A refrigerator-size sinkhole in the paved Bank of America parking lot at West Stockton and South Green Street has opened up, collapsing into the City of Sonora’s ancient main drain system.

It’s the latest example of flood damage to aging infrastructure due to pounding hail-and-rain thunderstorms back on March 6.

A barber tried to park his pickup in the lot about 8:30 a.m. Saturday when he felt the pavement give way beneath his 2007 Dodge Ram 2500 diesel truck, and in three to five seconds he realized he had to hit the gas hard to get out of whatever was collapsing and opening up underneath him.

Randy Petersen wasn’t injured but the sudden acceleration out of an actively expanding sinkhole ruined his front-end alignment, cracked his rear left-side rim, and bent his rear axle.

‘Scared the bejeezus out of me’

Petersen said he’s waiting for an estimate for how much it will cost to repair all the damage to his truck.

“It scared the bejeezus out of me,” Petersen, 24, who works at Gold Line Barber Shop on Stockton Street, said Monday. “Both my tires were inside the hole. It’s 8 feet wide, a good 6 feet deep.”

Doug Kennedy, the developer who is trying to sell the multimillion-dollar Sonora Armory entertainment venue he recently built just uphill from the parking lot, looked at the sinkhole Monday morning and said, “This is a mess.”

His Trado Restaurant Corporation office building, at 55 W. Stockton St., is the nearest above-ground structure to the sinkhole and it remained open Monday. Kennedy said he can access part of the city’s old main drain system through a manhole cover, but he said it looks dangerous.

City of Sonora workers put barriers and tape around the sinkhole Saturday, Tim Miller, city administrator, said Monday. Jerry Fuccillo, city engineer, examined the gaping hole in the parking lot pavement on Saturday.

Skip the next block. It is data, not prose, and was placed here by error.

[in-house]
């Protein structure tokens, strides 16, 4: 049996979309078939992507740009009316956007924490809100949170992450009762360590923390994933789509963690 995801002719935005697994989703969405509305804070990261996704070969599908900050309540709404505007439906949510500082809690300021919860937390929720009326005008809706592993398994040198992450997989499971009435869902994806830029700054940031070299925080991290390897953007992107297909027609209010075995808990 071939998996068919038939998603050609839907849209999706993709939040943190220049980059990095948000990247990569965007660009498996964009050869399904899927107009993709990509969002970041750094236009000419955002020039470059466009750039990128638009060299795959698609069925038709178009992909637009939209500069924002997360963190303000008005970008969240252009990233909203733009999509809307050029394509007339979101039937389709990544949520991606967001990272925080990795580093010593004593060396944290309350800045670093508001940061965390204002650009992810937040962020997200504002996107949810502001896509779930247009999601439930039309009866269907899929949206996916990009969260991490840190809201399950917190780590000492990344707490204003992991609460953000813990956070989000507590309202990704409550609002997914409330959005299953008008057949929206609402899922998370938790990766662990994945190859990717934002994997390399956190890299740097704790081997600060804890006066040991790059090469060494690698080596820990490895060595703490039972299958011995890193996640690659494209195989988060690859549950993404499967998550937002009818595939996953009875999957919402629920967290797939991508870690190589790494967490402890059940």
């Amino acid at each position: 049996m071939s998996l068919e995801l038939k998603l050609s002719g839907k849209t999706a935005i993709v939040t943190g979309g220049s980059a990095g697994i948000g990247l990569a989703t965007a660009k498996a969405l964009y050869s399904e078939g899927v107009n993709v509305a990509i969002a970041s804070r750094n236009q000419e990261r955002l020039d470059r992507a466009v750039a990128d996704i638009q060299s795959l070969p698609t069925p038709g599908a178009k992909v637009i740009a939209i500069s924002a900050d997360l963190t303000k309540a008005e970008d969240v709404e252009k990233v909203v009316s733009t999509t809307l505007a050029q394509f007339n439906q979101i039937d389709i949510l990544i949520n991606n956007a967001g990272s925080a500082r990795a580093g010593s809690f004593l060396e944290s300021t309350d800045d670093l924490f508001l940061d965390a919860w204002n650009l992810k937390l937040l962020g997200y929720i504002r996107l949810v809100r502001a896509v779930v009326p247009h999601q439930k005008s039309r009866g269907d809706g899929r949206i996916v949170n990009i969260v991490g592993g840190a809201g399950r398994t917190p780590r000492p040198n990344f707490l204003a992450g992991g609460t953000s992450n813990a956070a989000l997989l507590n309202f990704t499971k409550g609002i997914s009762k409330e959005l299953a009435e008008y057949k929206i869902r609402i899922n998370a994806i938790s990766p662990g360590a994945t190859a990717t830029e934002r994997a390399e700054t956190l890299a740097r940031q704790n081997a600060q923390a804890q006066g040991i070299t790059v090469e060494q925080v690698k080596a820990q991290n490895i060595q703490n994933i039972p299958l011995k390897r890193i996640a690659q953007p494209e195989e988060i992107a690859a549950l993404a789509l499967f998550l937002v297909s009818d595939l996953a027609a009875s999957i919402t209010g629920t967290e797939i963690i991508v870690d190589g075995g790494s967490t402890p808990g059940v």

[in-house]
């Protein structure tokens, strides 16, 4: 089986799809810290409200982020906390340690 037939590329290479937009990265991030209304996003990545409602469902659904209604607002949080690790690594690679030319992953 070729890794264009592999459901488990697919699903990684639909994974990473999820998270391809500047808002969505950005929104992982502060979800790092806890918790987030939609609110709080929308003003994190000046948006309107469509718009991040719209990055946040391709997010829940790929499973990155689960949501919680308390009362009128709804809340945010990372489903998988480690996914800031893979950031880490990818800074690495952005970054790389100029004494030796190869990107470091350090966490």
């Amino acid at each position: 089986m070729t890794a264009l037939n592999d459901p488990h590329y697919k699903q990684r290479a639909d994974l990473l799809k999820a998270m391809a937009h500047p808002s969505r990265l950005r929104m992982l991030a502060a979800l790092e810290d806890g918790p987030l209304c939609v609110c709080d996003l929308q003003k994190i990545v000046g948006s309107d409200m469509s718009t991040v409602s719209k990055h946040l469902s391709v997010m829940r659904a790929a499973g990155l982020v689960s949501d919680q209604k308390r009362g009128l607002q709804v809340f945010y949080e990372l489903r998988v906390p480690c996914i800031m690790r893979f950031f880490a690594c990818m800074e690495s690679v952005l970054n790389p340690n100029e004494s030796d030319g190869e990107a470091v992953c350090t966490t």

“I t’s over the city’s main drain and the drain does appear to have collapsed,” Miller said. “We’re bringing in a crew to secure and excavate the site. Once we determine the extent of the problem we’ll proceed with repairs.”

The excavation crew is expected on-site by Tuesday morning, Miller said. They will likely cordon off a larger area above-ground when they begin work. The city has no estimate for costs on the excavation, assessment and repairs for the sinkhole and the damaged portion of the old main drain system.

“We won’t know if there’s any impact to the Trado building until we excavate,” Miller said, “but at this time we don’t believe there’s any hazard there.”

Old main drain

The main drain system is underground and it follows a low elevation line draining from a point behind Gold Country Gas and the slope of South Washington Street down toward Green Street, Sonora Creek and Lower Save Mart. In places it dates to the late 1800s and parts of the system are rock-lined tunnels with iron doors, Fuccillo said March 7, one day after historic thunderstorms as tall as 40,000 vertical feet unloaded on a narrow corridor that focused on and drained toward downtown Sonora.

“It goes under the Opera Hall and the vault of Bank of Stockton,” Fuccillo said Monday. “When they built that in 1972 they realized there was a big ditch under the building site, and they built concrete box culvert, 4-by-4 or 5-by-5, right under their vault.”